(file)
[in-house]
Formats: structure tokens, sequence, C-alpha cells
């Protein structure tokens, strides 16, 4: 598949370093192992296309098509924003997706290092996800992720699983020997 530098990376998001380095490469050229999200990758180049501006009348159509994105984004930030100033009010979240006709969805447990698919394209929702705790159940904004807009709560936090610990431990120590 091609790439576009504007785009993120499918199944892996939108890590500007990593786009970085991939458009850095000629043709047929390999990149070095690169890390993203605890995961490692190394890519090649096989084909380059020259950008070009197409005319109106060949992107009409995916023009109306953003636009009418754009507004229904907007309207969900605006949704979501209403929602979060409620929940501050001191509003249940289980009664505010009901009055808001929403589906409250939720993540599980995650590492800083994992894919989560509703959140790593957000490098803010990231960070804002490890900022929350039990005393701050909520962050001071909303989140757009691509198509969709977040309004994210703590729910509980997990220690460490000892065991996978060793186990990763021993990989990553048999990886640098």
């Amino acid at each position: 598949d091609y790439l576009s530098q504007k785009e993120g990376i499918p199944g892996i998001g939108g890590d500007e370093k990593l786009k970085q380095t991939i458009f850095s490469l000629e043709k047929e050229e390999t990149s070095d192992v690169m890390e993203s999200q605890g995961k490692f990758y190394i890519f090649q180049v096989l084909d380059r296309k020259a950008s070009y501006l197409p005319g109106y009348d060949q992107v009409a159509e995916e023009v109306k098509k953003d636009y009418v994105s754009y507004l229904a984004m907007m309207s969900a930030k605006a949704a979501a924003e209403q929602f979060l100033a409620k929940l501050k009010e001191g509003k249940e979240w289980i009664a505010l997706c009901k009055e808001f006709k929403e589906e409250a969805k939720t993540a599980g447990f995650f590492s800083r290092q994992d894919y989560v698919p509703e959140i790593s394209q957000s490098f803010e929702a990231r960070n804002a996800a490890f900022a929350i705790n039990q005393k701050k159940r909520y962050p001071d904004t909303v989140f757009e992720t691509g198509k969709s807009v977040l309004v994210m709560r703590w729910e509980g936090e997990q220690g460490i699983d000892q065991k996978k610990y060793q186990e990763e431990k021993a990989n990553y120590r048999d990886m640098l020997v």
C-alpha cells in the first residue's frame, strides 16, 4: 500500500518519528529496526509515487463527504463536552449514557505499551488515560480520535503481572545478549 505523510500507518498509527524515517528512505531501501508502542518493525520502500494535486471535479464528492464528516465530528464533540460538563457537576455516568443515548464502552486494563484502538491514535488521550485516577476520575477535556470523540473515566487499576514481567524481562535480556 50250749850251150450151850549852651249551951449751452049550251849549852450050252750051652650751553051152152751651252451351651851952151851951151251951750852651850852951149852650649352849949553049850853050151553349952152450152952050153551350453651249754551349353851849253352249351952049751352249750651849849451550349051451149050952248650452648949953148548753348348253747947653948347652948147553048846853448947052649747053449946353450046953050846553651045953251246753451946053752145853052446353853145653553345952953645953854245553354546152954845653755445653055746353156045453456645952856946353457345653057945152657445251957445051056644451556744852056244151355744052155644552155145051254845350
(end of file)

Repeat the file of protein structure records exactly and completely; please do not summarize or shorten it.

[in-house]
Formats: structure tokens, sequence, C-alpha cells
């Protein structure tokens, strides 16, 4: 598949370093192992296309098509924003997706290092996800992720699983020997 530098990376998001380095490469050229999200990758180049501006009348159509994105984004930030100033009010979240006709969805447990698919394209929702705790159940904004807009709560936090610990431990120590 091609790439576009504007785009993120499918199944892996939108890590500007990593786009970085991939458009850095000629043709047929390999990149070095690169890390993203605890995961490692190394890519090649096989084909380059020259950008070009197409005319109106060949992107009409995916023009109306953003636009009418754009507004229904907007309207969900605006949704979501209403929602979060409620929940501050001191509003249940289980009664505010009901009055808001929403589906409250939720993540599980995650590492800083994992894919989560509703959140790593957000490098803010990231960070804002490890900022929350039990005393701050909520962050001071909303989140757009691509198509969709977040309004994210703590729910509980997990220690460490000892065991996978060793186990990763021993990989990553048999990886640098």
């Amino acid at each position: 598949d091609y790439l576009s530098q504007k785009e993120g990376i499918p199944g892996i998001g939108g890590d500007e370093k990593l786009k970085q380095t991939i458009f850095s490469l000629e043709k047929e050229e390999t990149s070095d192992v690169m890390e993203s999200q605890g995961k490692f990758y190394i890519f090649q180049v096989l084909d380059r296309k020259a950008s070009y501006l197409p005319g109106y009348d060949q992107v009409a159509e995916e023009v109306k098509k953003d636009y009418v994105s754009y507004l229904a984004m907007m309207s969900a930030k605006a949704a979501a924003e209403q929602f979060l100033a409620k929940l501050k009010e001191g509003k249940e979240w289980i009664a505010l997706c009901k009055e808001f006709k929403e589906e409250a969805k939720t993540a599980g447990f995650f590492s800083r290092q994992d894919y989560v698919p509703e959140i790593s394209q957000s490098f803010e929702a990231r960070n804002a996800a490890f900022a929350i705790n039990q005393k701050k159940r909520y962050p001071d904004t909303v989140f757009e992720t691509g198509k969709s807009v977040l309004v994210m709560r703590w729910e509980g936090e997990q220690g460490i699983d000892q065991k996978k610990y060793q186990e990763e431990k021993a990989n990553y120590r048999d990886m640098l020997v």
C-alpha cells in the first residue's frame, strides 16, 4: 500500500518519528529496526509515487463527504463536552449514557505499551488515560480520535503481572545478549 505523510500507518498509527524515517528512505531501501508502542518493525520502500494535486471535479464528492464528516465530528464533540460538563457537576455516568443515548464502552486494563484502538491514535488521550485516577476520575477535556470523540473515566487499576514481567524481562535480556 50250749850251150450151850549852651249551951449751452049550251849549852450050252750051652650751553051152152751651252451351651851952151851951151251951750852651850852951149852650649352849949553049850853050151553349952152450152952050153551350453651249754551349353851849253352249351952049751352249750651849849451550349051451149050952248650452648949953148548753348348253747947653948347652948147553048846853448947052649747053449946353450046953050846553651045953251246753451946053752145853052446353853145653553345952953645953854245553354546152954845653755445653055746353156045453456645952856946353457345653057945152657445251957445051056644451556744852056244151355744052155644552155145051254845350